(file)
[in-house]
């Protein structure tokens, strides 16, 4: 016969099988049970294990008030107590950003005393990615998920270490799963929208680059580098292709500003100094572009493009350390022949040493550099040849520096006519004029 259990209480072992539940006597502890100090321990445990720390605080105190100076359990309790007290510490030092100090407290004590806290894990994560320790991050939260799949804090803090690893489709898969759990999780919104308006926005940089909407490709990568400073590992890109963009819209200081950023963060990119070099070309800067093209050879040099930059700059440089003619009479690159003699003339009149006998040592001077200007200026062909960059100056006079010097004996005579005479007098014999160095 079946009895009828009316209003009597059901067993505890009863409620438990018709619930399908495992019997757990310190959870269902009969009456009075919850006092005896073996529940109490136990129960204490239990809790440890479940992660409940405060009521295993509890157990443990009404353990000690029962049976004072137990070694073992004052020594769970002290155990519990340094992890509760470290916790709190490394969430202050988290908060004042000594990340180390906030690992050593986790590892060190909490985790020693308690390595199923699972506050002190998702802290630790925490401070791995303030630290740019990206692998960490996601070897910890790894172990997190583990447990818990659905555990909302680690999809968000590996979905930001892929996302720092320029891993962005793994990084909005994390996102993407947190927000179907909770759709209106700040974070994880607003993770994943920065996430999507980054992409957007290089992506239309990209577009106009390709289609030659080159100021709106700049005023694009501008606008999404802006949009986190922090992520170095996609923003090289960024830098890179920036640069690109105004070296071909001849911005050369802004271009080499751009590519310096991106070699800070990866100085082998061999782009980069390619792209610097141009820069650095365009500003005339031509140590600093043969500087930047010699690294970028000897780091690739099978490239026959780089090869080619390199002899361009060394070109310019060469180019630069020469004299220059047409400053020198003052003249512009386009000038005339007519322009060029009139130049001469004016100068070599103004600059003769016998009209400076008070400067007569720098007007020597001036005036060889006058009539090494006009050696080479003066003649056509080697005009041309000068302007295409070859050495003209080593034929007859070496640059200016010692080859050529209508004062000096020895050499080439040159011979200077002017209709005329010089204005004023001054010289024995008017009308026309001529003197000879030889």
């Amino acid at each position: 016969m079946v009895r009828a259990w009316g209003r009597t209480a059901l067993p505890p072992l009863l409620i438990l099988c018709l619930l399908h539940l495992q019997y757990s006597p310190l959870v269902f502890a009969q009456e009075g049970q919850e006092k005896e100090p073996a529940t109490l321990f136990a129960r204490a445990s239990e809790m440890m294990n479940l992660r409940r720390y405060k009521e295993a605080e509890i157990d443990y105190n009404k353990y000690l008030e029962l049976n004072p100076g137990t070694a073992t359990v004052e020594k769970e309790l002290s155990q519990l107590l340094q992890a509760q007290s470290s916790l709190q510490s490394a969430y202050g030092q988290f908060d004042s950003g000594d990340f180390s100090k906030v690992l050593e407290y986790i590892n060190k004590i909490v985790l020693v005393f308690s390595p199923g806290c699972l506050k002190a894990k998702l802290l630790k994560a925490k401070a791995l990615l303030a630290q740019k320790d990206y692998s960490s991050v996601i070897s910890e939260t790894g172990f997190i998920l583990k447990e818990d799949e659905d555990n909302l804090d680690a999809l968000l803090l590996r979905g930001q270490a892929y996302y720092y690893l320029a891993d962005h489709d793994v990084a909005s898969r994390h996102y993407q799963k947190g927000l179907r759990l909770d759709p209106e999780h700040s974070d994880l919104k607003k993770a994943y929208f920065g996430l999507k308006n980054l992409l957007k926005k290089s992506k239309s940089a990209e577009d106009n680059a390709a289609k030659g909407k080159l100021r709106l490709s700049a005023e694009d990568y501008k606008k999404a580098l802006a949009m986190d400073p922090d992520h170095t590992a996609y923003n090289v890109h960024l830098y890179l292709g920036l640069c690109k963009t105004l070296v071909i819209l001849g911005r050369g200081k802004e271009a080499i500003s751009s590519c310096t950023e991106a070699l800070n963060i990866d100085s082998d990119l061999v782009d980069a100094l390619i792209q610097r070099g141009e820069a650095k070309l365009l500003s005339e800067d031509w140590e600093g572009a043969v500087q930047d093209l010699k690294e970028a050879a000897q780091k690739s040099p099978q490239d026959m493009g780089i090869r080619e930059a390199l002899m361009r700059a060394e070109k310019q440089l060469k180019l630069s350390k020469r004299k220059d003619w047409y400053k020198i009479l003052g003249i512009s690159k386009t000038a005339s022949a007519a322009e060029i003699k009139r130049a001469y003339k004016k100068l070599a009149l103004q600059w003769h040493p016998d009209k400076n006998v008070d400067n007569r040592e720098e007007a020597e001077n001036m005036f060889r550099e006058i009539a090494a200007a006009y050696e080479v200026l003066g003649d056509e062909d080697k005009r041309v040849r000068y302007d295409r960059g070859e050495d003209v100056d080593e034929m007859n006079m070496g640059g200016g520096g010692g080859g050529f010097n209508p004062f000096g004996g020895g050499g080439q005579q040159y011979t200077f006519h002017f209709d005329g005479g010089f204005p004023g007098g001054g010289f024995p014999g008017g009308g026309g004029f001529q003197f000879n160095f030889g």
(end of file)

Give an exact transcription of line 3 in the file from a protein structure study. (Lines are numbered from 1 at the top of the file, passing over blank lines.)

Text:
């Amino acid at each position: 016969m079946v009895r009828a259990w009316g209003r009597t209480a059901l067993p505890p072992l009863l409620i438990l099988c018709l619930l399908h539940l495992q019997y757990s006597p310190l959870v269902f502890a009969q009456e009075g049970q919850e006092k005896e100090p073996a529940t109490l321990f136990a129960r204490a445990s239990e809790m440890m294990n479940l992660r409940r720390y405060k009521e295993a605080e509890i157990d443990y105190n009404k353990y000690l008030e029962l049976n004072p100076g137990t070694a073992t359990v004052e020594k769970e309790l002290s155990q519990l107590l340094q992890a509760q007290s470290s916790l709190q510490s490394a969430y202050g030092q988290f908060d004042s950003g000594d990340f180390s100090k906030v690992l050593e407290y986790i590892n060190k004590i909490v985790l020693v005393f308690s390595p199923g806290c699972l506050k002190a894990k998702l802290l630790k994560a925490k401070a791995l990615l303030a630290q740019k320790d990206y692998s960490s991050v996601i070897s910890e939260t790894g172990f997190i998920l583990k447990e818990d799949e659905d555990n909302l804090d680690a999809l968000l803090l590996r979905g930001q270490a892929y996302y720092y690893l320029a891993d962005h489709d793994v990084a909005s898969r994390h996102y993407q799963k947190g927000l179907r759990l909770d759709p209106e999780h700040s974070d994880l919104k607003k993770a994943y929208f920065g996430l999507k308006n980054l992409l957007k926005k290089s992506k239309s940089a990209e577009d106009n680059a390709a289609k030659g909407k080159l100021r709106l490709s700049a005023e694009d990568y501008k606008k999404a580098l802006a949009m986190d400073p922090d992520h170095t590992a996609y923003n090289v890109h960024l830098y890179l292709g920036l640069c690109k963009t105004l070296v071909i819209l001849g911005r050369g200081k802004e271009a080499i500003s751009s590519c310096t950023e991106a070699l800070n963060i990866d100085s082998d990119l061999v782009d980069a100094l390619i792209q610097r070099g141009e820069a650095k070309l365009l500003s005339e800067d031509w140590e600093g572009a043969v500087q930047d093209l010699k690294e970028a050879a000897q780091k690739s040099p099978q490239d026959m493009g780089i090869r080619e930059a390199l002899m361009r700059a060394e070109k310019q440089l060469k180019l630069s350390k020469r004299k220059d003619w047409y400053k020198i009479l003052g003249i512009s690159k386009t000038a005339s022949a007519a322009e060029i003699k009139r130049a001469y003339k004016k100068l070599a009149l103004q600059w003769h040493p016998d009209k400076n006998v008070d400067n007569r040592e720098e007007a020597e001077n001036m005036f060889r550099e006058i009539a090494a200007a006009y050696e080479v200026l003066g003649d056509e062909d080697k005009r041309v040849r000068y302007d295409r960059g070859e050495d003209v100056d080593e034929m007859n006079m070496g640059g200016g520096g010692g080859g050529f010097n209508p004062f000096g004996g020895g050499g080439q005579q040159y011979t200077f006519h002017f209709d005329g005479g010089f204005p004023g007098g001054g010289f024995p014999g008017g009308g026309g004029f001529q003197f000879n160095f030889g």